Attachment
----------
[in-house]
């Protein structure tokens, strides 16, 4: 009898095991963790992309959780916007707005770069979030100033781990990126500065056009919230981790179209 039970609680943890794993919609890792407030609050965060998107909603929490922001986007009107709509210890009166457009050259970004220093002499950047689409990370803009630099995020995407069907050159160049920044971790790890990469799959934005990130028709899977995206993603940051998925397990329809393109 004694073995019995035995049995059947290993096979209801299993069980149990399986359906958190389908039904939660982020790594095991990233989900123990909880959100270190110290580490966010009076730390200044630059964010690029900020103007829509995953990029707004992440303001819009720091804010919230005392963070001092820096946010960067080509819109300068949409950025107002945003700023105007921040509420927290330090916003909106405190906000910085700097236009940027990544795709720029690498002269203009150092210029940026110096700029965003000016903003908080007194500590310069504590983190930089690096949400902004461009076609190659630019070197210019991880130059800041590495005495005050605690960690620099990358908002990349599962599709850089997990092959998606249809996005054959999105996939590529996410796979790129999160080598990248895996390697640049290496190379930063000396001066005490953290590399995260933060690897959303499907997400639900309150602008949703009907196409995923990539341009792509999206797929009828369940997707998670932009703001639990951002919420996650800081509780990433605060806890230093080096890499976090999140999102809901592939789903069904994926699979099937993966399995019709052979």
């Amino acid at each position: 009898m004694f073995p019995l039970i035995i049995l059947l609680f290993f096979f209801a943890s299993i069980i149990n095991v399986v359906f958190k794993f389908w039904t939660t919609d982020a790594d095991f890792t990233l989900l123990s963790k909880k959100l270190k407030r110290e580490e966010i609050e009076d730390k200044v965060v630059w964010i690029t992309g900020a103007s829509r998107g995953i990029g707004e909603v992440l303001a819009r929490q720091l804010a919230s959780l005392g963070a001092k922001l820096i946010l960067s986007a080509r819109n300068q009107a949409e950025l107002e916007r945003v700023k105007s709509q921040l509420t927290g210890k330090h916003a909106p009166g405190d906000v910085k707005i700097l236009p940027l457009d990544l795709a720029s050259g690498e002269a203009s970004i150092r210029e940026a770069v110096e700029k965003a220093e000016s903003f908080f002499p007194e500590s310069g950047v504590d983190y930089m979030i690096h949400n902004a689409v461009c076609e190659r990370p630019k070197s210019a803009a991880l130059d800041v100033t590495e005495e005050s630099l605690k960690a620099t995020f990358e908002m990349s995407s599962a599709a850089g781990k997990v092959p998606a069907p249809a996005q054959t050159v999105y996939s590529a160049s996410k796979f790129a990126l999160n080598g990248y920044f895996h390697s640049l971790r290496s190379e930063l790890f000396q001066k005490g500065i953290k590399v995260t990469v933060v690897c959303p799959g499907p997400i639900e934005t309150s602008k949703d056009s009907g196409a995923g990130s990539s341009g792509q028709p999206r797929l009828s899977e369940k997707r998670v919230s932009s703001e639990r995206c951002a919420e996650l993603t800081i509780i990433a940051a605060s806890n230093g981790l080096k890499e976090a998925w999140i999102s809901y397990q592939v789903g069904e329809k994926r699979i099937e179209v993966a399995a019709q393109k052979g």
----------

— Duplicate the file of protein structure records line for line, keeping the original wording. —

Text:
[in-house]
């Protein structure tokens, strides 16, 4: 009898095991963790992309959780916007707005770069979030100033781990990126500065056009919230981790179209 039970609680943890794993919609890792407030609050965060998107909603929490922001986007009107709509210890009166457009050259970004220093002499950047689409990370803009630099995020995407069907050159160049920044971790790890990469799959934005990130028709899977995206993603940051998925397990329809393109 004694073995019995035995049995059947290993096979209801299993069980149990399986359906958190389908039904939660982020790594095991990233989900123990909880959100270190110290580490966010009076730390200044630059964010690029900020103007829509995953990029707004992440303001819009720091804010919230005392963070001092820096946010960067080509819109300068949409950025107002945003700023105007921040509420927290330090916003909106405190906000910085700097236009940027990544795709720029690498002269203009150092210029940026110096700029965003000016903003908080007194500590310069504590983190930089690096949400902004461009076609190659630019070197210019991880130059800041590495005495005050605690960690620099990358908002990349599962599709850089997990092959998606249809996005054959999105996939590529996410796979790129999160080598990248895996390697640049290496190379930063000396001066005490953290590399995260933060690897959303499907997400639900309150602008949703009907196409995923990539341009792509999206797929009828369940997707998670932009703001639990951002919420996650800081509780990433605060806890230093080096890499976090999140999102809901592939789903069904994926699979099937993966399995019709052979």
């Amino acid at each position: 009898m004694f073995p019995l039970i035995i049995l059947l609680f290993f096979f209801a943890s299993i069980i149990n095991v399986v359906f958190k794993f389908w039904t939660t919609d982020a790594d095991f890792t990233l989900l123990s963790k909880k959100l270190k407030r110290e580490e966010i609050e009076d730390k200044v965060v630059w964010i690029t992309g900020a103007s829509r998107g995953i990029g707004e909603v992440l303001a819009r929490q720091l804010a919230s959780l005392g963070a001092k922001l820096i946010l960067s986007a080509r819109n300068q009107a949409e950025l107002e916007r945003v700023k105007s709509q921040l509420t927290g210890k330090h916003a909106p009166g405190d906000v910085k707005i700097l236009p940027l457009d990544l795709a720029s050259g690498e002269a203009s970004i150092r210029e940026a770069v110096e700029k965003a220093e000016s903003f908080f002499p007194e500590s310069g950047v504590d983190y930089m979030i690096h949400n902004a689409v461009c076609e190659r990370p630019k070197s210019a803009a991880l130059d800041v100033t590495e005495e005050s630099l605690k960690a620099t995020f990358e908002m990349s995407s599962a599709a850089g781990k997990v092959p998606a069907p249809a996005q054959t050159v999105y996939s590529a160049s996410k796979f790129a990126l999160n080598g990248y920044f895996h390697s640049l971790r290496s190379e930063l790890f000396q001066k005490g500065i953290k590399v995260t990469v933060v690897c959303p799959g499907p997400i639900e934005t309150s602008k949703d056009s009907g196409a995923g990130s990539s341009g792509q028709p999206r797929l009828s899977e369940k997707r998670v919230s932009s703001e639990r995206c951002a919420e996650l993603t800081i509780i990433a940051a605060s806890n230093g981790l080096k890499e976090a998925w999140i999102s809901y397990q592939v789903g069904e329809k994926r699979i099937e179209v993966a399995a019709q393109k052979g």